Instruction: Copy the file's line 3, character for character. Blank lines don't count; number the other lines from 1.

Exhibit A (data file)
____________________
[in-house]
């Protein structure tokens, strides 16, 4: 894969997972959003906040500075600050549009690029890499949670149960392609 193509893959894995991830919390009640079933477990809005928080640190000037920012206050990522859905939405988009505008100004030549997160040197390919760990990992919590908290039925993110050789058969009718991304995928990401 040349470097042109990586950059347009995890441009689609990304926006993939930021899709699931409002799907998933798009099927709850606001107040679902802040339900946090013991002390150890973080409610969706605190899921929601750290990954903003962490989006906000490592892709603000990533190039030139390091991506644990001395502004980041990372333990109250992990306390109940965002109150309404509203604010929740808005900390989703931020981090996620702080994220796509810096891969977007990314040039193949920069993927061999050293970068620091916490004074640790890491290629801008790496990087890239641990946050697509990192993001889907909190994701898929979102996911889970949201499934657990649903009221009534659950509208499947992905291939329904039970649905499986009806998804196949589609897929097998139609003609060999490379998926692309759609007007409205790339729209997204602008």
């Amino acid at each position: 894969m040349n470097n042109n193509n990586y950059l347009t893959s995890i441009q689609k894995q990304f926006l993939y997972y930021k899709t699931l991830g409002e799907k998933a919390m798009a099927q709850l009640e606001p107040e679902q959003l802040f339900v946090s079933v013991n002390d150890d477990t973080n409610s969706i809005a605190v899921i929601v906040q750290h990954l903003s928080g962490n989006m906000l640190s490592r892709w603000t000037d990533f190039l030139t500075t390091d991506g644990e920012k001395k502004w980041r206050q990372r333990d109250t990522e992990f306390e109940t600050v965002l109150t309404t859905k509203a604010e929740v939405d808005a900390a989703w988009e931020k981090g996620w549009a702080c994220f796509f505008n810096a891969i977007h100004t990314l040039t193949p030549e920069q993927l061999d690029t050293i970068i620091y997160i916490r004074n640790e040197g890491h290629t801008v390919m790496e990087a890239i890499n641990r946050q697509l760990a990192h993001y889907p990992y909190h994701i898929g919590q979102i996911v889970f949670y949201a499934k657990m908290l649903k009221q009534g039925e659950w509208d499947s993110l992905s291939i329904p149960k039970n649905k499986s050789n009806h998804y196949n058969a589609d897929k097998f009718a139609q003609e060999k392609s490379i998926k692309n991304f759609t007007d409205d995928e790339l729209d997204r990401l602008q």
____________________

């Amino acid at each position: 894969m040349n470097n042109n193509n990586y950059l347009t893959s995890i441009q689609k894995q990304f926006l993939y997972y930021k899709t699931l991830g409002e799907k998933a919390m798009a099927q709850l009640e606001p107040e679902q959003l802040f339900v946090s079933v013991n002390d150890d477990t973080n409610s969706i809005a605190v899921i929601v906040q750290h990954l903003s928080g962490n989006m906000l640190s490592r892709w603000t000037d990533f190039l030139t500075t390091d991506g644990e920012k001395k502004w980041r206050q990372r333990d109250t990522e992990f306390e109940t600050v965002l109150t309404t859905k509203a604010e929740v939405d808005a900390a989703w988009e931020k981090g996620w549009a702080c994220f796509f505008n810096a891969i977007h100004t990314l040039t193949p030549e920069q993927l061999d690029t050293i970068i620091y997160i916490r004074n640790e040197g890491h290629t801008v390919m790496e990087a890239i890499n641990r946050q697509l760990a990192h993001y889907p990992y909190h994701i898929g919590q979102i996911v889970f949670y949201a499934k657990m908290l649903k009221q009534g039925e659950w509208d499947s993110l992905s291939i329904p149960k039970n649905k499986s050789n009806h998804y196949n058969a589609d897929k097998f009718a139609q003609e060999k392609s490379i998926k692309n991304f759609t007007d409205d995928e790339l729209d997204r990401l602008q």